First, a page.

Group Bashes WSU Gay Service Scholarship
Eagle Forum Says Award Promotes Illegal Behavior
March 11, 2000
Box 1257, Salt Lake City, UT 84110
By Maria Titze, Deseret News staff writer
Conservatives are outraged, while higher education officials dont appear
concerned about a privately funded scholarship offered by Weber State University.
The scholarship, which would give $2,000 to a student who serves the gay, lesbian and
bisexual communities, is an outrage, says the conservative Eagle Forum.
"I certainly intend to visit with some regents and others who I know have
influence on (the Board of Regents), including the governor, about this," said Gayle
Ruzicka, president of the Eagle Forum. "I think its absolutely
But the Board of Regents has no plan to address the issue at its meeting in St. George
"At least, it isnt on our agenda," said chairman Charlie Johnson.
"Scholarships are handled by the administration and trustees of the
Johnson said the question of scholarship donations made with controversial strings
attached hasnt ever come up in Utah before.
"We dont know the answer because its not something weve looked
at before," he said.
The scholarship, named by WSU students and professors in honor of Matthew Shepard, the
gay Wyoming college student who was beaten to death in 1998, was originally intended only
for students who were gay, lesbian or bisexual.
But the universitys legal counsel advised the availability of the award be
broadened to include anyone who serves the gay, lesbian and bisexual communities, said WSU
President Paul Thompson.
"There are two criteria. The first is academic excellence," he said. A 3.25
grade point average would be the threshold.
"The other is service to gay and lesbian students on our campus," he said.
Harden R. Eyring, executive assistant to the Commission of Higher Education, said
"universities receiving gifts with restrictions" is neither uncommon nor
"The only question you might ever have would be if the (scholarship grant) purpose
were illegal," he said.
But sodomy is illegal in Utah, according to Ruzicka.
"And now we have a scholarship available to people who promote or serve
that," she said. "Would they allow a scholarship that promoted the use of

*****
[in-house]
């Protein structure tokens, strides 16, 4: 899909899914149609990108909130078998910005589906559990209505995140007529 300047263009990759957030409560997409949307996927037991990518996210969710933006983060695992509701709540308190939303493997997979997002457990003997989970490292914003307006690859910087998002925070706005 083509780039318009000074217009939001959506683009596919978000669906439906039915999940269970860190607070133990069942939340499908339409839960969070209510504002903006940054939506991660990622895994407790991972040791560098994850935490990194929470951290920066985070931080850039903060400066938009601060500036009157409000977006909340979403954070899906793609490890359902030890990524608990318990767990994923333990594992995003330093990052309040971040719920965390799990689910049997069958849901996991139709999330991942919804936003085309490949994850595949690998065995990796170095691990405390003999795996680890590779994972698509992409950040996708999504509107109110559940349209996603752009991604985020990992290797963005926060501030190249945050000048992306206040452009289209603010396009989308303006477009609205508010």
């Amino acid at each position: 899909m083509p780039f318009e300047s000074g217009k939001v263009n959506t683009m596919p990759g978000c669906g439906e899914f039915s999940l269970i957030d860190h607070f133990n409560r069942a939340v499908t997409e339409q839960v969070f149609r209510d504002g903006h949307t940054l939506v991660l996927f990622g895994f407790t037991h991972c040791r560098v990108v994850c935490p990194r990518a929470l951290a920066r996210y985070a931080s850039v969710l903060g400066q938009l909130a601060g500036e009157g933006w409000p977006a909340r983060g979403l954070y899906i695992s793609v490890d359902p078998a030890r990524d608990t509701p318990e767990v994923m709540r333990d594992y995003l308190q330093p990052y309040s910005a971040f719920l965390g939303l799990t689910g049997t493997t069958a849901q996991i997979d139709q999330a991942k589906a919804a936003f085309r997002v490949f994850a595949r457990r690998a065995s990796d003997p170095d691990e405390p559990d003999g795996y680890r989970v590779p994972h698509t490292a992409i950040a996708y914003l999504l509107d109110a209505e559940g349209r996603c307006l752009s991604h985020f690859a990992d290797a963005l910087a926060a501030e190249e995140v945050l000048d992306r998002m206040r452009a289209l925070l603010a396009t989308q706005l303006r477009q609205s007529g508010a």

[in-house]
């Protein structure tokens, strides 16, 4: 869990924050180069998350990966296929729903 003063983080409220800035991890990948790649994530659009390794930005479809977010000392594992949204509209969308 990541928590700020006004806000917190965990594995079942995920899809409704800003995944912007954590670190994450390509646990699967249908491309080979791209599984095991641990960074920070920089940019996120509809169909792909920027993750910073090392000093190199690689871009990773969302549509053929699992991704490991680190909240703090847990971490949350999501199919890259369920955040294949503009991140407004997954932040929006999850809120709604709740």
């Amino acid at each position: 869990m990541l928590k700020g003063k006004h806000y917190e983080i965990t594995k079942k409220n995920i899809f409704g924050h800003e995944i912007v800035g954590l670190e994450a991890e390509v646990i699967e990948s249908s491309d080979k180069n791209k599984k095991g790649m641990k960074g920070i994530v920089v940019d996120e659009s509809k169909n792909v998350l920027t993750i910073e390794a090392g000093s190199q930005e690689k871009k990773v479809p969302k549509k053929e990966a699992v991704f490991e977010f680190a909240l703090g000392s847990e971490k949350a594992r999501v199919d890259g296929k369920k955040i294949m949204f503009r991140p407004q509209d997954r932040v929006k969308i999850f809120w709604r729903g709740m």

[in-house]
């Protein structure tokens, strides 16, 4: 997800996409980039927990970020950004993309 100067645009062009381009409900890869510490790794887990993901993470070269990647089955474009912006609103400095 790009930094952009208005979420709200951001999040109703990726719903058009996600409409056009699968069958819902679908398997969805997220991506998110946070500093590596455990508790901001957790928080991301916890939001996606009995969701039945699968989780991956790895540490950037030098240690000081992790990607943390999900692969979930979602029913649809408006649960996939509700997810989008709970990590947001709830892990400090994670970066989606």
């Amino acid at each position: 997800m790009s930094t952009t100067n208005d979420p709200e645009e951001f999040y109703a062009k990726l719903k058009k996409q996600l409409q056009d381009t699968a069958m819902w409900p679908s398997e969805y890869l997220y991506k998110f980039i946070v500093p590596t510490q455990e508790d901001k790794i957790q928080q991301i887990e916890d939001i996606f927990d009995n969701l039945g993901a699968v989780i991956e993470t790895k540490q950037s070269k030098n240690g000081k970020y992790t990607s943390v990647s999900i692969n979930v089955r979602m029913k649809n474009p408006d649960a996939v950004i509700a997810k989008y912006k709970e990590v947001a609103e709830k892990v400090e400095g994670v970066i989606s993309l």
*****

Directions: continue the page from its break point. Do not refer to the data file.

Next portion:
marijuana or encouraged teenagers to smoke? I dont think so."
Ruzicka also questioned how "service" to the gay community would be defined.
"Thats the most insane thing," she said. "Anyone could get this
(award) as long as they were promoting or encouraging an immoral and illegal
Thompson said students applying for the scholarship will be asked to write an essay
explaining their contribution.
"It may mean participating in club activities, doing things to help provide a
safer, more supportive climate on campus," he said.
Thompson said hes fully aware the scholarship is "a sensitive issue, and it
presents a lot of challenges."
"But our attorney has told us the closest precedent he can find is the East
High Gay Alliance vs. the Salt Lake City School Board case," he said, where a
federal judge ruled the district had to allow all extracurricular clubs or none.
"Weve already accepted at least 50 donor-directed scholarships," he
said. "If we were to reject this scholarship and be sued or challenged, we would put
those other scholarships at risk."
Thompson also notes that many schools around the country have scholarships similar to
WSUs, including Iowa State, San Jose State and UCLA.
The University of Utah has no similar gay-service scholarship, but Kay Harward,
associate vice president for student affairs, said "if someone came to us with money
focused on a given lifestyle, we wouldnt screen it out. Wed accept it and try
to find people who fit the criteria."
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